Q: What materials will be bonded?
A: Structural adhesives work by adhering to the top surface of the bonded parts, so it’s important to know the exact material and condition on those surfaces. For metals, will the adhesive be applied to bare metal, or will there be a paint or coating on the surface? For plastics, exactly which base resin? Could there be residual release agents on the surfaces used for mold release?
Q: What types of joints are best for structural adhesives?
A: Joint designs that put the adhesive bond under shear, tension, or compression
forces will provide the highest strength. Designs that tend to apply peel or cleavage forces to the adhesive, where the applied stresses are not distributed over the entire bond area, will have lower bond strength, but the bond may still be sufficient for the needs of the application. In addition, optimum bond line thickness typically ranges from 0.005" to 0.020". The adhesive qualification process should always include testing of prototype assemblies to ensure the adhesive will provide enough performance.
Q: What is the preferred cure speed?
A: The chosen structural adhesive must have enough work life (open time, pot life) to allow proper mixing and application of the adhesive and assembling of the bonded parts. Smaller assemblies or shorter cycle time production processes may be able to use a faster curing adhesive with a work life of only five minutes or less, while larger assemblies that require alignment and clamping will probably need a work life of 20 minutes or more.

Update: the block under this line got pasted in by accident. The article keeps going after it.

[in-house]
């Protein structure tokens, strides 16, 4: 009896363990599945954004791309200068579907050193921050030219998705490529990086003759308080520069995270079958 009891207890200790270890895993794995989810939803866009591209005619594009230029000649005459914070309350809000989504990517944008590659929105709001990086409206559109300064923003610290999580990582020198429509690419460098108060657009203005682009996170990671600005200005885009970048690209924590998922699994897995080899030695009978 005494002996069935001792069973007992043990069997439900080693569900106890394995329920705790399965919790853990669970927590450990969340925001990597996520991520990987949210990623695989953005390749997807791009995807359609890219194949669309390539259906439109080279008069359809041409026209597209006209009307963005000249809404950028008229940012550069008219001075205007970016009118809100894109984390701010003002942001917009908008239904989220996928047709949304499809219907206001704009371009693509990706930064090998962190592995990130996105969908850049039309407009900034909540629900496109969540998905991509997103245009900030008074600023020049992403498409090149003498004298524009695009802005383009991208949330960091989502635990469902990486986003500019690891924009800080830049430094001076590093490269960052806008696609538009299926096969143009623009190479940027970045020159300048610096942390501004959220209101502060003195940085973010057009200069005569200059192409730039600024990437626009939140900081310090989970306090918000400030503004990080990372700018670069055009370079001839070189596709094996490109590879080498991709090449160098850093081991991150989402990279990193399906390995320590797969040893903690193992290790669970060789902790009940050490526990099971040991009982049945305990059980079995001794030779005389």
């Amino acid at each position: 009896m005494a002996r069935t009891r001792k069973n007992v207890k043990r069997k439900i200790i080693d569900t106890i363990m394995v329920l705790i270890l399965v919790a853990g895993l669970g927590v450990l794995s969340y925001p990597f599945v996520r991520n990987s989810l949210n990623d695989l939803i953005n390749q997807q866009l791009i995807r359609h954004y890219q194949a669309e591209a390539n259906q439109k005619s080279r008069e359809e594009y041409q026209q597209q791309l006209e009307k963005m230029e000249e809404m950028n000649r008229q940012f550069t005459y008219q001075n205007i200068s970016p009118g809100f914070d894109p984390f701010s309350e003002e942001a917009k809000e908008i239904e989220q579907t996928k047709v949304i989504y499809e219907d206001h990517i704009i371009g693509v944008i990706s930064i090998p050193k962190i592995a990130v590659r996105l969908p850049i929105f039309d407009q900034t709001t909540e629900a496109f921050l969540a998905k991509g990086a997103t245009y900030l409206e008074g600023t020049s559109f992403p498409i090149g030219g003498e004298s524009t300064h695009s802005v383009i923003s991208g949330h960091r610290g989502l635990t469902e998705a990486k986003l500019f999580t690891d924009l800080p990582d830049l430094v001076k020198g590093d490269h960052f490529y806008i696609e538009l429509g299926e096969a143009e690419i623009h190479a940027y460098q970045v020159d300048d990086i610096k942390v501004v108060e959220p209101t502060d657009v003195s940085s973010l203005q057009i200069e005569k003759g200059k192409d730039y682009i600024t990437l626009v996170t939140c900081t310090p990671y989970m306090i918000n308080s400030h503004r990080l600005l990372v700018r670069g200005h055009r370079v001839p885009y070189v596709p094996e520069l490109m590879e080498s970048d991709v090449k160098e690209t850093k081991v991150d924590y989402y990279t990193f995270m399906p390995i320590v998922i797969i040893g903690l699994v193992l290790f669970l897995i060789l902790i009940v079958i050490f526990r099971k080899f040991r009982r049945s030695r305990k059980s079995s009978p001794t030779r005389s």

Q: How are structural adhesives used and applied?
A: Structural adhesives come in many forms, including low viscosity liquids and non-sag pastes, one- and two-component formulations, short and long work lives, and various package sizes and shapes. Most two-part structural adhesives are available in both bulk containers and convenient, easy-to-use cartridge mixing systems.
Q: What surface preparation will be required?
A: Structural adhesives generally prefer clean, rough, dry surfaces for highest
bond strength. This typically means either light abrasion and solvent cleaning of the surface, or solvent cleaning followed by chemical etching or applying a primer. Adhesion tests should be performed to determine the adequate surface preparation for a specific application.
Q: What are the general characteristics of the different types of structural adhesives?
A: All structural adhesives provide at least 1,000 psi of overlap shear strength to aluminium, but the different adhesive chemistries have various properties. You can find out more about this here.